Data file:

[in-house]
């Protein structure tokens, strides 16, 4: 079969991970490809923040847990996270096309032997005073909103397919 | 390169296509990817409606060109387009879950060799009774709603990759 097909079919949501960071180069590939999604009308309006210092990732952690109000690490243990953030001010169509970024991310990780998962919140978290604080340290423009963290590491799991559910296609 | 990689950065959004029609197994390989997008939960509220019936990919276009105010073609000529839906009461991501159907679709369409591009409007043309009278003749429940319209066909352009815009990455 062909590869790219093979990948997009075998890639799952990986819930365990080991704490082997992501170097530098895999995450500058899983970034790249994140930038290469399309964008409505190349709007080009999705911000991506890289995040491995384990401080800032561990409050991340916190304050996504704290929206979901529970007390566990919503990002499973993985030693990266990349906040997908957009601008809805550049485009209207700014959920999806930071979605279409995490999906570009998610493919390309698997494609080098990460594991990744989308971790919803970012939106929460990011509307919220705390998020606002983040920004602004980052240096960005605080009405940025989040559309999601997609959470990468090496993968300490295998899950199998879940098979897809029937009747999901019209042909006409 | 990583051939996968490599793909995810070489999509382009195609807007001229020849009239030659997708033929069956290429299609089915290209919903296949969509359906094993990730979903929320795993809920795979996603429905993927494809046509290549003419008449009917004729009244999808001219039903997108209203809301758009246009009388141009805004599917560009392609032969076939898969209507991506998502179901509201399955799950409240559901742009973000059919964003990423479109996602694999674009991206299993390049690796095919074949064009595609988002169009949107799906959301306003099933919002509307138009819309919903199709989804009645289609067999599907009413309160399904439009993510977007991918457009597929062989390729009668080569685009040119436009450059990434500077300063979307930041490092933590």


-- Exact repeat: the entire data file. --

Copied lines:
[in-house]
């Protein structure tokens, strides 16, 4: 079969991970490809923040847990996270096309032997005073909103397919 | 390169296509990817409606060109387009879950060799009774709603990759 097909079919949501960071180069590939999604009308309006210092990732952690109000690490243990953030001010169509970024991310990780998962919140978290604080340290423009963290590491799991559910296609 | 990689950065959004029609197994390989997008939960509220019936990919276009105010073609000529839906009461991501159907679709369409591009409007043309009278003749429940319209066909352009815009990455 062909590869790219093979990948997009075998890639799952990986819930365990080991704490082997992501170097530098895999995450500058899983970034790249994140930038290469399309964008409505190349709007080009999705911000991506890289995040491995384990401080800032561990409050991340916190304050996504704290929206979901529970007390566990919503990002499973993985030693990266990349906040997908957009601008809805550049485009209207700014959920999806930071979605279409995490999906570009998610493919390309698997494609080098990460594991990744989308971790919803970012939106929460990011509307919220705390998020606002983040920004602004980052240096960005605080009405940025989040559309999601997609959470990468090496993968300490295998899950199998879940098979897809029937009747999901019209042909006409 | 990583051939996968490599793909995810070489999509382009195609807007001229020849009239030659997708033929069956290429299609089915290209919903296949969509359906094993990730979903929320795993809920795979996603429905993927494809046509290549003419008449009917004729009244999808001219039903997108209203809301758009246009009388141009805004599917560009392609032969076939898969209507991506998502179901509201399955799950409240559901742009973000059919964003990423479109996602694999674009991206299993390049690796095919074949064009595609988002169009949107799906959301306003099933919002509307138009819309919903199709989804009645289609067999599907009413309160399904439009993510977007991918457009597929062989390729009668080569685009040119436009450059990434500077300063979307930041490092933590």